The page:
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THE PERFORMANCE: Christina Ricci

Christina Ricci ponders the cold, hard truth of 'After.Life'

Her character wakes up in a mortician's room after a car crash, not sure if she is dead or alive. To Ricci, the chilling film is 'a sort of character piece.'

April 08, 2010|By Susan King
  • "I kind of missed the scariness of it because I was sort of taken in by this question of death and if you have feelings after you're dead," Christina Ricci says of "After.Life." One thing she did notice: Acting for long periods on a porcelain table hurts.
"I kind of missed the scariness of it because I was sort of taken in by… (Bob Chamberlin / Los Angeles…)

Playing a dead person in the creepy thriller "After.Life," which opens in theaters Friday, was a painful experience for Christina Ricci.

The waif-like actress spends much of the movie reclining in a skimpy red slip -- and sometimes nothing at all -- on a cold porcelain table in a mortician's preparation room.

"My spine and the back of my hips got bruised on the first day," explains the former child star of "Mermaids" and "The Addams Family," who had flown in to L.A. from London where she's been making the period drama "Bel Ami" with everyone's favorite vampire hunk, Robert Pattinson.

"I had to lie back down on the bruises," she says of her many scenes supine on that table. "Finally, the doctor came and he said, 'All I can do is give you painkillers.' The crew tried to warm the table for me. Someone brought in an electric blanket. . . . But it was November and we were in a poorly insulated warehouse in New York City. I got sick."

Clearly, Ricci is no stranger to suffering for her art. This is the actress who spent large chunks of time half naked and chained to a radiator for 2006's "Black Snake Moan." And "After.Life" was no less demanding. Co-written and directed by first-time feature filmmaker, Agnieszka Wojtowicz-Vosloo, the film casts Ricci as an unpleasant schoolteacher named Anna, who has a difficult relationship with longtime beau Paul (Justin Long). She also takes a lot of pills -- purportedly for headaches -- and is prone to nosebleeds in the shower.

Anna comes to the attention of the efficient and creepy mortician Eliot (Liam Neeson) when she attends a funeral. And that's when the movie takes a turn for the weird. After she has a fight with Paul, a weepy Anna appears to die in a car crash.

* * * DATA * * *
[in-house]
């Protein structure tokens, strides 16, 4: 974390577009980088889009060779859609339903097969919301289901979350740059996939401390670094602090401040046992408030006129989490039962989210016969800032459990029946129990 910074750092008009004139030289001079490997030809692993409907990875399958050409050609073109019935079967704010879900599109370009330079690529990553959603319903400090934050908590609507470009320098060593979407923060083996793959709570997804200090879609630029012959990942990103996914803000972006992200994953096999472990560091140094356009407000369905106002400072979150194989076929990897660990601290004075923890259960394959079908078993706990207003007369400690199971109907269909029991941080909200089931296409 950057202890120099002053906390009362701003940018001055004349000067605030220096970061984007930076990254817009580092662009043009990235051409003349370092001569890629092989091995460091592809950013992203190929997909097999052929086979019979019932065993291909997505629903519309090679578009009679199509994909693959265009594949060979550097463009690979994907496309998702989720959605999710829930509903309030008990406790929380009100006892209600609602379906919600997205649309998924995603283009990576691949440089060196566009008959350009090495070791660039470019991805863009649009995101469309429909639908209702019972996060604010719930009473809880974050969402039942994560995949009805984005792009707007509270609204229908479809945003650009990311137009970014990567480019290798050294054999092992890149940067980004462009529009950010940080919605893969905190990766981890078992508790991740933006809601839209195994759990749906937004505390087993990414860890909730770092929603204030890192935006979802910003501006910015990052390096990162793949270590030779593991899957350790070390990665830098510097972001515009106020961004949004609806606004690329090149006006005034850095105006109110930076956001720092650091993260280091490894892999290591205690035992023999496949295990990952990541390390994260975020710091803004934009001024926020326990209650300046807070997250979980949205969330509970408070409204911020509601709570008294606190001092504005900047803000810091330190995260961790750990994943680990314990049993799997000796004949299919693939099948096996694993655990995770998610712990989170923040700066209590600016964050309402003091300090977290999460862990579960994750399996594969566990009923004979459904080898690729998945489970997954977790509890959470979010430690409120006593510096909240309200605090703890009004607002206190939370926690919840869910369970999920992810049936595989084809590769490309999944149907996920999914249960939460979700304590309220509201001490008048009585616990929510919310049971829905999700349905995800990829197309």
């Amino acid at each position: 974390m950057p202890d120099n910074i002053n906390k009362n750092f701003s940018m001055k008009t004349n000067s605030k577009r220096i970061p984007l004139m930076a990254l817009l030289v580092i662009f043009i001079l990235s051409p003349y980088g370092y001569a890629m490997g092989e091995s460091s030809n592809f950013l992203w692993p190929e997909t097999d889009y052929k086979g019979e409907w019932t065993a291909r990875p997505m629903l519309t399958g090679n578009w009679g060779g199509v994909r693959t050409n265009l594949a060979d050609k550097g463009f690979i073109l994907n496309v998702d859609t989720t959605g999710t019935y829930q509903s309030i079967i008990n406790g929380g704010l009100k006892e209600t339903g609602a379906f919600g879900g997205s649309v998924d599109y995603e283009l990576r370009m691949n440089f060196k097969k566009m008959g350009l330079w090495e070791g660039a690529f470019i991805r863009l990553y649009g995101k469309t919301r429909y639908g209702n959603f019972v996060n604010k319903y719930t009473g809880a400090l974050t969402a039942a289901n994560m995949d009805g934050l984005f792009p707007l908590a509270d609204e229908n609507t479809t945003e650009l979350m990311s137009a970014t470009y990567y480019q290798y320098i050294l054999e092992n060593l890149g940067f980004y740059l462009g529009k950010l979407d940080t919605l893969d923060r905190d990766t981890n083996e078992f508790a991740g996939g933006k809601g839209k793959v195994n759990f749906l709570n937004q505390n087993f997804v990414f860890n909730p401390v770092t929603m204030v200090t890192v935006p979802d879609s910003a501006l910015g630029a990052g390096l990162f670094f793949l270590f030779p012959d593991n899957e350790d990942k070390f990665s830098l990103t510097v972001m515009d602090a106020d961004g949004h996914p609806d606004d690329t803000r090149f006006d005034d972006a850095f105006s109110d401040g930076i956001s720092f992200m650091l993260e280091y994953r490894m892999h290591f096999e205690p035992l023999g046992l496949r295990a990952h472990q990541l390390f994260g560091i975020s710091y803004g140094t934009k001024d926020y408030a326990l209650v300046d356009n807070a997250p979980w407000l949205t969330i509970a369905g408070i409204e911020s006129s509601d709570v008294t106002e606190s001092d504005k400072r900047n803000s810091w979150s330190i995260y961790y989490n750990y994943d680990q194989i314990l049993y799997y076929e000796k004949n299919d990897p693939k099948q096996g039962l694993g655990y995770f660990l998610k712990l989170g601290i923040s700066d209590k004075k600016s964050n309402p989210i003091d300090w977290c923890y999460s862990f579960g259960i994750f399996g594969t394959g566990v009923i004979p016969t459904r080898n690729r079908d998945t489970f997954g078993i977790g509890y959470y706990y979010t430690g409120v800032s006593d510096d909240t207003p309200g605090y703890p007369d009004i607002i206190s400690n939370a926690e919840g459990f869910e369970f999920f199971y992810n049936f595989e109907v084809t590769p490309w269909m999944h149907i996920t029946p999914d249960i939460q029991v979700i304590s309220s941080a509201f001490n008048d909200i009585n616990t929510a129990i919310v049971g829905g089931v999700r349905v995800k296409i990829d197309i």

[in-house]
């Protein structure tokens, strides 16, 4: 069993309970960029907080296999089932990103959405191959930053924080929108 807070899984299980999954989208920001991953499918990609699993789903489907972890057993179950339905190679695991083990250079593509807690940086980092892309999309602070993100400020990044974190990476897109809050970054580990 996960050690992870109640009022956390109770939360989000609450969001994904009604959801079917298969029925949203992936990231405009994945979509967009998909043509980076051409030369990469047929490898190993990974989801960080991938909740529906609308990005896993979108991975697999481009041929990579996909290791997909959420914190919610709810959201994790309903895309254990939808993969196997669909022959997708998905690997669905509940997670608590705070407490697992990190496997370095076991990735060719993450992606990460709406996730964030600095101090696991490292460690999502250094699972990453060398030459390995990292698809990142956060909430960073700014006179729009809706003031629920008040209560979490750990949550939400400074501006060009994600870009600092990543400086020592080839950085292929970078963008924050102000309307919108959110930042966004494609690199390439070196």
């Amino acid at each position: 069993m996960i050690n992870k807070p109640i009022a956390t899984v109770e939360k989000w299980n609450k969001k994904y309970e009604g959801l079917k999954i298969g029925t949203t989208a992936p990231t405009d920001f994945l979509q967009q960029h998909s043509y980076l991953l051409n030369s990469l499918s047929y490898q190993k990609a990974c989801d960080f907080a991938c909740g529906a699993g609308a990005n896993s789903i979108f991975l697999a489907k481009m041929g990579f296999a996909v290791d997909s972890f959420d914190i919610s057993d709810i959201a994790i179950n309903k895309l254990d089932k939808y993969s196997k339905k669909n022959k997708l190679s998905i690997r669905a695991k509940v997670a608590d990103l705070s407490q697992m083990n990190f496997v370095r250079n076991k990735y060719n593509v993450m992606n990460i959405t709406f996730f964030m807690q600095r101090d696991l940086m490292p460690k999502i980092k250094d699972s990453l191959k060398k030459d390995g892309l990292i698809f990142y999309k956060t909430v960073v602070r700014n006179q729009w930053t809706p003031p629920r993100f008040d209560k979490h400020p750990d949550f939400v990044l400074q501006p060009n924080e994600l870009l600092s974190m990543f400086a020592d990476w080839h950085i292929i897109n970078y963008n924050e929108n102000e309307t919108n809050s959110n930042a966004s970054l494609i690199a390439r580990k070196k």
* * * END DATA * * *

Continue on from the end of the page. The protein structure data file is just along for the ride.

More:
Or does she?

When she wakes up she sees a white light; not the warm, inviting one described by those who believe they have brushed up against the afterlife, but a cold, sterile glare from the fluorescent light in the preparation room at Eliot's mortuary.

She insists she's still alive. Eliot, who says that he can communicate with the dead, tells Anna she's fighting her demise and begins to prepare her body. She, of course, resists.

Despite the frightening nature of the film, Ricci hesitates to call "After.Life" a horror movie. "For me, the script read much more like a sort of character piece," she explains. "I kind of missed the scariness of it because I was sort of taken in by this question of death and if you have feelings after you're dead. If I woke up tomorrow dead, how would I feel? That's what I talked to Agnieszka about when I first met her."

Ricci liked the fact that she got to "sit in the middle of what it would be like to be dead. Anna has to believe at a certain point she is. I think in the beginning she believes it too."

The actress put her trust in Neeson, who made the film before the death of wife Natasha Richardson a year ago from a ski accident.

"When you are in a situation with another actor this dynamic starts to exist where you have to trust and you have to give over to them," she says. "I think that relationship is very organic to the situation."

When making a movie, Ricci doesn't socialize much, preferring to ruminate over her parts in her hotel room. Eventually, the characters begin to invade her psyche.

"Anna was really creeping in one morning when I woke up and looked in the mirror and said, 'Oh, my God, I am so pale. I have gone Goth!' "

susan.king@latimes.com

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